What Happens When You Just Don’t Get GoT

Pop Culture

What Happens When You Just Don’t Get GoT

Illustration: Cleon Dsouza / Arré

S

o who died this week? No, wait! Don’t tell me. Who didn’t leave the door open and why the hell not? What happened at that wedding – you know, tha-at one? Hodor, Hodor, Hodor. Is that other fellow alive or dead? Or is he both alive and dead? Will the TV series finish before the books do? No, wait! Don’t tell me.

Long gone is the time when Mondays used to suck just for the regular, average, everyday, ordinary reasons all working people could relate to. Now, there’s also the melodramatic Game of Thrones (GOT) spectacle to contend with. Maybe I’m spending too much time with all the wrong people, but is it not getting worse with each passing episode?

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One innocuous Monday, sometime last year, this writer made the mistake of stating, with no underhand intentions, that “I know nothing” in a big gathering. Ten people called me Jon Snow – each one naturally feeling cleverer than the last – and I smiled in fake acknowledgement until my cheekbones began to crackle. (I got the reference much later, thanks to Google.) Recently, I was almost an unwitting part of a GOT episode home screening to be attended by a dozen people, featuring a big hi-res television, mood lighting, popcorn, beer, chips, and lots of tissue paper.

There are people I know who refuse to log on to the internet all day for fear of spoilers, since they only get time to watch the episode at night. Others get off on either a) disclosing major plot points the second they finish watching an episode, spoiling it for anyone who happens to hear or read them, or b) making up fake spoilers just for kicks. Then there are the ones who bitch and moan for six whole days after each spoiler that comes their way. There’s also an altogether different category of GOT users that prefers to wait for the entire season to get over, so they can binge-watch over soggy potato chips and Diet Coke one wasted weekend. (This lot is known as the idiot category.)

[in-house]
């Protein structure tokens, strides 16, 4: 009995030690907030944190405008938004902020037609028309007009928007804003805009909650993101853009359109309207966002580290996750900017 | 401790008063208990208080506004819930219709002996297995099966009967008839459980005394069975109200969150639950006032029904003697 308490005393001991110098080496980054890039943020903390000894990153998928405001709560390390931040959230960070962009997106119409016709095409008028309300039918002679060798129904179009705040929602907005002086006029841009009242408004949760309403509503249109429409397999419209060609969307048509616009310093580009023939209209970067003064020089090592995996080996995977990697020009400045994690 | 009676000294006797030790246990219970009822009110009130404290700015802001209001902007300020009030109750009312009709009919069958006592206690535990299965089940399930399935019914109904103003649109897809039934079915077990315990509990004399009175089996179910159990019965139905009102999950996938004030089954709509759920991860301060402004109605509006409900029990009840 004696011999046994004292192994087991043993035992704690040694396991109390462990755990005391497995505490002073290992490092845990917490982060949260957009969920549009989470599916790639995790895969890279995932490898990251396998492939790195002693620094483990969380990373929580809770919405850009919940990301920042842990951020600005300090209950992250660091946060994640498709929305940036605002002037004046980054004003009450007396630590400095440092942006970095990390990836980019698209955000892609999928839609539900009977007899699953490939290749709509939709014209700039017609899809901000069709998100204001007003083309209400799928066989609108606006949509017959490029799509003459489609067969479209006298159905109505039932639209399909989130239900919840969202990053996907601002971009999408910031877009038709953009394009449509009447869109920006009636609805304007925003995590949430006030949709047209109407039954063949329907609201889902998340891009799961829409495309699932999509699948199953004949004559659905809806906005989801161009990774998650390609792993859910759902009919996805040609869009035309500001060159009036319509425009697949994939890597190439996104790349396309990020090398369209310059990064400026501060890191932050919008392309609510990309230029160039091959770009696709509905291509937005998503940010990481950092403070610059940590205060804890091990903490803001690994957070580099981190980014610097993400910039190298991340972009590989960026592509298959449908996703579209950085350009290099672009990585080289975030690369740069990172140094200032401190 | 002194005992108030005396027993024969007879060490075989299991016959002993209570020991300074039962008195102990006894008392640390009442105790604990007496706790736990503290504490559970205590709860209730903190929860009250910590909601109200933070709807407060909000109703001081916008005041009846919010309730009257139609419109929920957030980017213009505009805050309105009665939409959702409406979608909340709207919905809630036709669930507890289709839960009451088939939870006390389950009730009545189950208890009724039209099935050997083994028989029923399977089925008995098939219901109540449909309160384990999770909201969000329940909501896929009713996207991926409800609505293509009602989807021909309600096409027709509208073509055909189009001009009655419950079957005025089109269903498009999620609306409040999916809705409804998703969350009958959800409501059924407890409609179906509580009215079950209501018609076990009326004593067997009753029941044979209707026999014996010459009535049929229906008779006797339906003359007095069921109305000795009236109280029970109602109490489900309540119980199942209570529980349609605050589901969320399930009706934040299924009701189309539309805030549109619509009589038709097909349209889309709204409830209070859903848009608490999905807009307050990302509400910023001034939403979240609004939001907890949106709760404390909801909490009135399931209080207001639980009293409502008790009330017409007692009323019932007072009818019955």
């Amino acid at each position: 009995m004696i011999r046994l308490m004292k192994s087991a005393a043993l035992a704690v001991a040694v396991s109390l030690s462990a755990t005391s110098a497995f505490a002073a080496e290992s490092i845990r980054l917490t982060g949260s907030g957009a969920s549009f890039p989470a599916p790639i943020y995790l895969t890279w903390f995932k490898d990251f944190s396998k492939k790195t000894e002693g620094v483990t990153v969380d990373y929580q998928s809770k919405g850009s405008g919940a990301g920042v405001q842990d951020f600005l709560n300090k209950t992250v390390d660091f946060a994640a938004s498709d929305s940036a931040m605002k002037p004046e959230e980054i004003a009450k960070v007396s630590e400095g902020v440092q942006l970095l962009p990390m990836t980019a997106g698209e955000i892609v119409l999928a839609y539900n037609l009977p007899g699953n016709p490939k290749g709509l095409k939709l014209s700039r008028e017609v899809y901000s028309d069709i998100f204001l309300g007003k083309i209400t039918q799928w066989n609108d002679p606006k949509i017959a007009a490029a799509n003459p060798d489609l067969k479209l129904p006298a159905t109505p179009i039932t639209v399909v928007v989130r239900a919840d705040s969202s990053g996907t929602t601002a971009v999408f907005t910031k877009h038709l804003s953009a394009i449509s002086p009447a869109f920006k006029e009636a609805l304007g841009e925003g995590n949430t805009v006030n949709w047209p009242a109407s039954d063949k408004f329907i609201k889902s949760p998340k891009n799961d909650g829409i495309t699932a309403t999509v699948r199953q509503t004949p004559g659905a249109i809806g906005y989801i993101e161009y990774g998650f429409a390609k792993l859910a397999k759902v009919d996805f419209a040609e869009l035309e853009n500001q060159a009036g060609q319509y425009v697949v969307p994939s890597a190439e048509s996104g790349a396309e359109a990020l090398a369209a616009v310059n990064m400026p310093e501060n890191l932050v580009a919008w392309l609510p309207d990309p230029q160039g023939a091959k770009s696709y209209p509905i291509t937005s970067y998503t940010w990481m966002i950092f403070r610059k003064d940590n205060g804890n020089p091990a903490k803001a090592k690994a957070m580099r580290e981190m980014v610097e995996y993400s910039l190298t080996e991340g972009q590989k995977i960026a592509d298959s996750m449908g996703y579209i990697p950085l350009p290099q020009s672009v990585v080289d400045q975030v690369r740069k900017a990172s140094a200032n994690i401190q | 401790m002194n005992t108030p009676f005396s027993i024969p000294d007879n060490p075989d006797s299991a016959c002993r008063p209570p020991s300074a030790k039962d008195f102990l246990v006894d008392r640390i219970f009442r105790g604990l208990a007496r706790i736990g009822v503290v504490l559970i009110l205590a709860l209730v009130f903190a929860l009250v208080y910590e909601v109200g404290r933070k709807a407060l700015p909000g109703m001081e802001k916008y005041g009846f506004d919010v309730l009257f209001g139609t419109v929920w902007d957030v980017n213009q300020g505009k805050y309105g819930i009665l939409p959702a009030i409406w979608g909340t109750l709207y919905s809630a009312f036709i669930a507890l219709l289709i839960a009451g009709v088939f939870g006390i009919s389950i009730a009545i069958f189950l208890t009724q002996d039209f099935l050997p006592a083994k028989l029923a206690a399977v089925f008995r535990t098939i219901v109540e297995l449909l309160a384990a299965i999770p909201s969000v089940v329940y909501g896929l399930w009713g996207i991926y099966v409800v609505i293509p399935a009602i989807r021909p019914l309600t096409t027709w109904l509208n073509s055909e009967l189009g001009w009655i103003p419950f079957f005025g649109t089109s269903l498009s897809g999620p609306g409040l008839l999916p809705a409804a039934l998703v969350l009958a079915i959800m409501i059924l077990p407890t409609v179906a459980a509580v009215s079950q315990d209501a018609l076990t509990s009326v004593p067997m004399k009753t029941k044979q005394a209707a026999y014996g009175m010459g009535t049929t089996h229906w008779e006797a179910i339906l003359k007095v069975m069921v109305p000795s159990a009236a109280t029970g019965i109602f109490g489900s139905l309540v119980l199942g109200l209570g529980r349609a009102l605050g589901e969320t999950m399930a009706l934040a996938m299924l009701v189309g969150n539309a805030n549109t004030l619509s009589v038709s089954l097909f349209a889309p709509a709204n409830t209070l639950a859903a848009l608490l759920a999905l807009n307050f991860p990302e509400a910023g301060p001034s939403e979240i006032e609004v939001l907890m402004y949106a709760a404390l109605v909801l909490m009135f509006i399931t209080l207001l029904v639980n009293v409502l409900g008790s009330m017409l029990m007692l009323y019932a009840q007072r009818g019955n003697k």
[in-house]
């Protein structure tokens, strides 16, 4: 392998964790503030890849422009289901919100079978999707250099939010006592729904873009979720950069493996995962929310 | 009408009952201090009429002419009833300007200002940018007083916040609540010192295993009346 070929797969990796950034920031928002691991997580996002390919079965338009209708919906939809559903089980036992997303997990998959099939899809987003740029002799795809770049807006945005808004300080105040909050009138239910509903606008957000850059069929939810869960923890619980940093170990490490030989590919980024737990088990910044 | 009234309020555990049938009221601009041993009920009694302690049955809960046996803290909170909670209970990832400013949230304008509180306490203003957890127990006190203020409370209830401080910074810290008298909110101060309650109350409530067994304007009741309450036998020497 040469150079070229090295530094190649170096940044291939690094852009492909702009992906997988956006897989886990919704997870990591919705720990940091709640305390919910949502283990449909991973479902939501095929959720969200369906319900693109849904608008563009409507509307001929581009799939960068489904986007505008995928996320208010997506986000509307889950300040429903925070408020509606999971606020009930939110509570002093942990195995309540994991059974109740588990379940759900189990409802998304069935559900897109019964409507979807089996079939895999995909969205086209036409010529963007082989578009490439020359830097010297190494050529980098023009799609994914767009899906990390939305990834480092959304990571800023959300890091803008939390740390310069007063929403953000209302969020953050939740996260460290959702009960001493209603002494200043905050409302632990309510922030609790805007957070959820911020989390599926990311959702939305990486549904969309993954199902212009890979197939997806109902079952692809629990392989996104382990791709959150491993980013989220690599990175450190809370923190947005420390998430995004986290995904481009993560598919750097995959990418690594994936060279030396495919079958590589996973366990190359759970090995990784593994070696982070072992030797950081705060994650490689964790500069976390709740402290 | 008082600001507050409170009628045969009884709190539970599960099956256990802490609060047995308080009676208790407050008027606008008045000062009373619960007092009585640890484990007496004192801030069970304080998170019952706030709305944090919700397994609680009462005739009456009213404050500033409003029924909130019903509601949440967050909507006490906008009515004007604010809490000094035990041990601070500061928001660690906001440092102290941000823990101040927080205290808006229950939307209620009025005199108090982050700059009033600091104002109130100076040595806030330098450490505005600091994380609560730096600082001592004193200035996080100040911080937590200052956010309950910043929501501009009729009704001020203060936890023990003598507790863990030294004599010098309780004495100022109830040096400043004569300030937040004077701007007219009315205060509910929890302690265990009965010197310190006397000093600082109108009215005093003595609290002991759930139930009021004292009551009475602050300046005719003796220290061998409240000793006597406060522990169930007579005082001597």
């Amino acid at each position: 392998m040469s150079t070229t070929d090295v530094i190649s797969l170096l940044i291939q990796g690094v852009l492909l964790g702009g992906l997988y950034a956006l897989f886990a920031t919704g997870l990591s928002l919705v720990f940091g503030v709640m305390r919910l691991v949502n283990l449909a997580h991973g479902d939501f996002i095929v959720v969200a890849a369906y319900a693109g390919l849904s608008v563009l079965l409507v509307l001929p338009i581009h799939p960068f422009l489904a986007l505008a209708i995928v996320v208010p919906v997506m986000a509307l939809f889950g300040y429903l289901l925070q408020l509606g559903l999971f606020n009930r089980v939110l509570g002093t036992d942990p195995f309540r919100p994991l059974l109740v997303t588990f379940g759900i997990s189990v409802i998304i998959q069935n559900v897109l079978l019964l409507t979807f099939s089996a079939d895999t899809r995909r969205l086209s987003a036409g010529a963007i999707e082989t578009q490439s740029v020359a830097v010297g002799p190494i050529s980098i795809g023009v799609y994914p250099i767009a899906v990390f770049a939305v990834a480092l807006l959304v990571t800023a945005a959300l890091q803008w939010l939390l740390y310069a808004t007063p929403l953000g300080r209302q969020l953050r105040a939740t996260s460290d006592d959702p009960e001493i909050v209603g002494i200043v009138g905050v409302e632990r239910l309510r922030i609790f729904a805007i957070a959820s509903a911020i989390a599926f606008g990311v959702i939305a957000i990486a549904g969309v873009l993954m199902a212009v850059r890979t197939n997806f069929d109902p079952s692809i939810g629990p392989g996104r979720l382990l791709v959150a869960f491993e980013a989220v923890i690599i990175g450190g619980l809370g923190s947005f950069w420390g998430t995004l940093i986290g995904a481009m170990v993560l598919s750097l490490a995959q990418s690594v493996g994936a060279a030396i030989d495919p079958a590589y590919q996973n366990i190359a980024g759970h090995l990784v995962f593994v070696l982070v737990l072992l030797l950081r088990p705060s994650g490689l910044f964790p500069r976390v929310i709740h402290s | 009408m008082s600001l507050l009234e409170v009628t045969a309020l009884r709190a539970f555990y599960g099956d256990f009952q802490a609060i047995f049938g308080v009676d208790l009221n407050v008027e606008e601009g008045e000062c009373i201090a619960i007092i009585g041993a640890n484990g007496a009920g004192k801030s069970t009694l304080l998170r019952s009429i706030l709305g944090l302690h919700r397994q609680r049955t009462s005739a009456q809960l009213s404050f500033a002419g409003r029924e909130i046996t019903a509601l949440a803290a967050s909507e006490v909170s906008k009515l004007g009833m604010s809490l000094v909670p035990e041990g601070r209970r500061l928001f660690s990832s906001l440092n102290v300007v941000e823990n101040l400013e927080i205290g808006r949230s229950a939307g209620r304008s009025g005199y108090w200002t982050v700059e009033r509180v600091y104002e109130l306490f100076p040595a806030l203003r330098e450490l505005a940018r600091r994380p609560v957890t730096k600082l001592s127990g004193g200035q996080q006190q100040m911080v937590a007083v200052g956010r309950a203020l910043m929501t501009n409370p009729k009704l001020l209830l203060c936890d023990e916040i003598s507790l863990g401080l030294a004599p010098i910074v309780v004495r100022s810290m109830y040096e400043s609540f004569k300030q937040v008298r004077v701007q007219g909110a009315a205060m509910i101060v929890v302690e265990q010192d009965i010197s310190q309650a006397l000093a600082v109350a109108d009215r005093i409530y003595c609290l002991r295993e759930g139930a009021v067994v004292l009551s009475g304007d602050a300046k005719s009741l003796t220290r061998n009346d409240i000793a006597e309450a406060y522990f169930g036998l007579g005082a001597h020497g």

I should clarify that this is not a cathartic unloading designed to help me deal with the Fear-turned-Reality of Missing Out (FROMO). Sure, feeling left out isn’t great, but social acceptance is only a 400 MB illegal download away.

After watching an episode, friends greet each other like old war veterans comparing slain limbs over a bottle of cheap rum, elongating the syllable in “fuck” until hell freezes over (f-aaaaaaaaaaaaa…ck). The internet is filled with cryptic one-word status updates on social media; knowing glances are exchanged at the workplace or in trains, cabs, and autos. Wherever you look, people are frantically checking their phones for no apparent reason; they’re sweating and shaking, or just grinning stupidly. I want to discuss the etymology of “thulla” and whether or not it’s pejorative to pigs, but all around me, people are talking about newly exposed breasts, lead actors bumped off, bearded old writers, lead actors reappearing. Soon, the season ends and some “Winter is Coming” (woo-hoo) nonsense takes over the airwaves ad nauseam.